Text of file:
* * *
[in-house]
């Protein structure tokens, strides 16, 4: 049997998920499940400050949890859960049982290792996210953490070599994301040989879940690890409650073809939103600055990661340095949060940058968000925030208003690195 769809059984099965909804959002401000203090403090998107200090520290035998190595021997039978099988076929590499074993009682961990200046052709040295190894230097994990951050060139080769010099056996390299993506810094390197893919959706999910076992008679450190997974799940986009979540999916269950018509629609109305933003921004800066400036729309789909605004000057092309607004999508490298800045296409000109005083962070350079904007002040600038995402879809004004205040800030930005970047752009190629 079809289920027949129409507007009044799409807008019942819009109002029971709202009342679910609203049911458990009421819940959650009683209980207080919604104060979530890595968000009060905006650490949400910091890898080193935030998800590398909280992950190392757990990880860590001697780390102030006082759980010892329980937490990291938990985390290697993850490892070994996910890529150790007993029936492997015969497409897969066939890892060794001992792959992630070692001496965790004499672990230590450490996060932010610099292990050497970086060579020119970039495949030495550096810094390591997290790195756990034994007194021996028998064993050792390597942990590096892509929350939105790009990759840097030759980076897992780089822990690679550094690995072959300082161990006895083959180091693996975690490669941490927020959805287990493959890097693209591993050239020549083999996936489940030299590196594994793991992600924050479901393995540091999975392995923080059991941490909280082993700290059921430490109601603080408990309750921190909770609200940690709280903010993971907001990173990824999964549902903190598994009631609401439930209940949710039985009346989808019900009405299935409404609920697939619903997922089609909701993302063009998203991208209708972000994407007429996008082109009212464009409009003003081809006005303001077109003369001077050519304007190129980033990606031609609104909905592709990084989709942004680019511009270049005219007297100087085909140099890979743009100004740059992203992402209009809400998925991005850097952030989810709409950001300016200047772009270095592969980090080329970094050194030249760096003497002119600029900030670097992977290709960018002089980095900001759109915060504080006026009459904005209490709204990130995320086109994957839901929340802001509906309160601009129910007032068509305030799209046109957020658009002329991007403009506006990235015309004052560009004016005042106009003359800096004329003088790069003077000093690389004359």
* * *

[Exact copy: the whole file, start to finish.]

[in-house]
């Protein structure tokens, strides 16, 4: 049997998920499940400050949890859960049982290792996210953490070599994301040989879940690890409650073809939103600055990661340095949060940058968000925030208003690195 769809059984099965909804959002401000203090403090998107200090520290035998190595021997039978099988076929590499074993009682961990200046052709040295190894230097994990951050060139080769010099056996390299993506810094390197893919959706999910076992008679450190997974799940986009979540999916269950018509629609109305933003921004800066400036729309789909605004000057092309607004999508490298800045296409000109005083962070350079904007002040600038995402879809004004205040800030930005970047752009190629 079809289920027949129409507007009044799409807008019942819009109002029971709202009342679910609203049911458990009421819940959650009683209980207080919604104060979530890595968000009060905006650490949400910091890898080193935030998800590398909280992950190392757990990880860590001697780390102030006082759980010892329980937490990291938990985390290697993850490892070994996910890529150790007993029936492997015969497409897969066939890892060794001992792959992630070692001496965790004499672990230590450490996060932010610099292990050497970086060579020119970039495949030495550096810094390591997290790195756990034994007194021996028998064993050792390597942990590096892509929350939105790009990759840097030759980076897992780089822990690679550094690995072959300082161990006895083959180091693996975690490669941490927020959805287990493959890097693209591993050239020549083999996936489940030299590196594994793991992600924050479901393995540091999975392995923080059991941490909280082993700290059921430490109601603080408990309750921190909770609200940690709280903010993971907001990173990824999964549902903190598994009631609401439930209940949710039985009346989808019900009405299935409404609920697939619903997922089609909701993302063009998203991208209708972000994407007429996008082109009212464009409009003003081809006005303001077109003369001077050519304007190129980033990606031609609104909905592709990084989709942004680019511009270049005219007297100087085909140099890979743009100004740059992203992402209009809400998925991005850097952030989810709409950001300016200047772009270095592969980090080329970094050194030249760096003497002119600029900030670097992977290709960018002089980095900001759109915060504080006026009459904005209490709204990130995320086109994957839901929340802001509906309160601009129910007032068509305030799209046109957020658009002329991007403009506006990235015309004052560009004016005042106009003359800096004329003088790069003077000093690389004359």